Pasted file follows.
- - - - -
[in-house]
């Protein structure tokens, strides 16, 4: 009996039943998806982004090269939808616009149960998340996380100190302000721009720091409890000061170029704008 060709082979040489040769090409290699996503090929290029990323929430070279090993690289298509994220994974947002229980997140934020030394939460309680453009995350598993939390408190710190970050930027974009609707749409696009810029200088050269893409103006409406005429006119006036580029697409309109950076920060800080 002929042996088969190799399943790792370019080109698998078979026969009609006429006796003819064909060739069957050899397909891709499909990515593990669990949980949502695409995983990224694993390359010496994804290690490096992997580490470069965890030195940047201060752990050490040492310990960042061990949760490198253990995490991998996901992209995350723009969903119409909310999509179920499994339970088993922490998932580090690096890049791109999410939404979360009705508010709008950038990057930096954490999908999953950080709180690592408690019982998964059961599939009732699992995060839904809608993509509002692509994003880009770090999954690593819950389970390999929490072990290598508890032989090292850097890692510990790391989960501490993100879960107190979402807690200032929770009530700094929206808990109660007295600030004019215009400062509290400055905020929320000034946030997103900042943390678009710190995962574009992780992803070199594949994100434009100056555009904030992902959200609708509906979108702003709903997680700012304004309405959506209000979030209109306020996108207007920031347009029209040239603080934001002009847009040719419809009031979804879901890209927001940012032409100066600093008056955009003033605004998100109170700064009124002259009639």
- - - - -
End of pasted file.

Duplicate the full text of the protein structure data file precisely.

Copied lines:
[in-house]
């Protein structure tokens, strides 16, 4: 009996039943998806982004090269939808616009149960998340996380100190302000721009720091409890000061170029704008 060709082979040489040769090409290699996503090929290029990323929430070279090993690289298509994220994974947002229980997140934020030394939460309680453009995350598993939390408190710190970050930027974009609707749409696009810029200088050269893409103006409406005429006119006036580029697409309109950076920060800080 002929042996088969190799399943790792370019080109698998078979026969009609006429006796003819064909060739069957050899397909891709499909990515593990669990949980949502695409995983990224694993390359010496994804290690490096992997580490470069965890030195940047201060752990050490040492310990960042061990949760490198253990995490991998996901992209995350723009969903119409909310999509179920499994339970088993922490998932580090690096890049791109999410939404979360009705508010709008950038990057930096954490999908999953950080709180690592408690019982998964059961599939009732699992995060839904809608993509509002692509994003880009770090999954690593819950389970390999929490072990290598508890032989090292850097890692510990790391989960501490993100879960107190979402807690200032929770009530700094929206808990109660007295600030004019215009400062509290400055905020929320000034946030997103900042943390678009710190995962574009992780992803070199594949994100434009100056555009904030992902959200609708509906979108702003709903997680700012304004309405959506209000979030209109306020996108207007920031347009029209040239603080934001002009847009040719419809009031979804879901890209927001940012032409100066600093008056955009003033605004998100109170700064009124002259009639």